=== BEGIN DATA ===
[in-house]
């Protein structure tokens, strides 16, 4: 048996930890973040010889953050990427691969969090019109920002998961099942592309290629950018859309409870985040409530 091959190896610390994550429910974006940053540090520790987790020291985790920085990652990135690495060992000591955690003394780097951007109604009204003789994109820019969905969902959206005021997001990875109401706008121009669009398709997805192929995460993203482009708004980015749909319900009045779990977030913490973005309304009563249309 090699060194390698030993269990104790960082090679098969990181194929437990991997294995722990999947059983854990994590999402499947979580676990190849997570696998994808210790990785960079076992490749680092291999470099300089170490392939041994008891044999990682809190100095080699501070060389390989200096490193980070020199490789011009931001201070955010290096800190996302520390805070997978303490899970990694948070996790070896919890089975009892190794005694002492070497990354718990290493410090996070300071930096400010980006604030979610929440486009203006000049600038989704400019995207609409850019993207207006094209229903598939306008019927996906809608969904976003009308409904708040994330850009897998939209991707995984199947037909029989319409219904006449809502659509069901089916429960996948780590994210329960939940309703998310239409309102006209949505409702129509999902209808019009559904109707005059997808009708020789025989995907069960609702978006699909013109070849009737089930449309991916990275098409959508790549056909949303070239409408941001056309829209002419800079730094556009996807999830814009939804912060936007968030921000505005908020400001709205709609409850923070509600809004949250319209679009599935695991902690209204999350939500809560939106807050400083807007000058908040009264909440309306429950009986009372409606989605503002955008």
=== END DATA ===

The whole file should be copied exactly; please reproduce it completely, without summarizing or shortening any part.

[in-house]
């Protein structure tokens, strides 16, 4: 048996930890973040010889953050990427691969969090019109920002998961099942592309290629950018859309409870985040409530 091959190896610390994550429910974006940053540090520790987790020291985790920085990652990135690495060992000591955690003394780097951007109604009204003789994109820019969905969902959206005021997001990875109401706008121009669009398709997805192929995460993203482009708004980015749909319900009045779990977030913490973005309304009563249309 090699060194390698030993269990104790960082090679098969990181194929437990991997294995722990999947059983854990994590999402499947979580676990190849997570696998994808210790990785960079076992490749680092291999470099300089170490392939041994008891044999990682809190100095080699501070060389390989200096490193980070020199490789011009931001201070955010290096800190996302520390805070997978303490899970990694948070996790070896919890089975009892190794005694002492070497990354718990290493410090996070300071930096400010980006604030979610929440486009203006000049600038989704400019995207609409850019993207207006094209229903598939306008019927996906809608969904976003009308409904708040994330850009897998939209991707995984199947037909029989319409219904006449809502659509069901089916429960996948780590994210329960939940309703998310239409309102006209949505409702129509999902209808019009559904109707005059997808009708020789025989995907069960609702978006699909013109070849009737089930449309991916990275098409959508790549056909949303070239409408941001056309829209002419800079730094556009996807999830814009939804912060936007968030921000505005908020400001709205709609409850923070509600809004949250319209679009599935695991902690209204999350939500809560939106807050400083807007000058908040009264909440309306429950009986009372409606989605503002955008």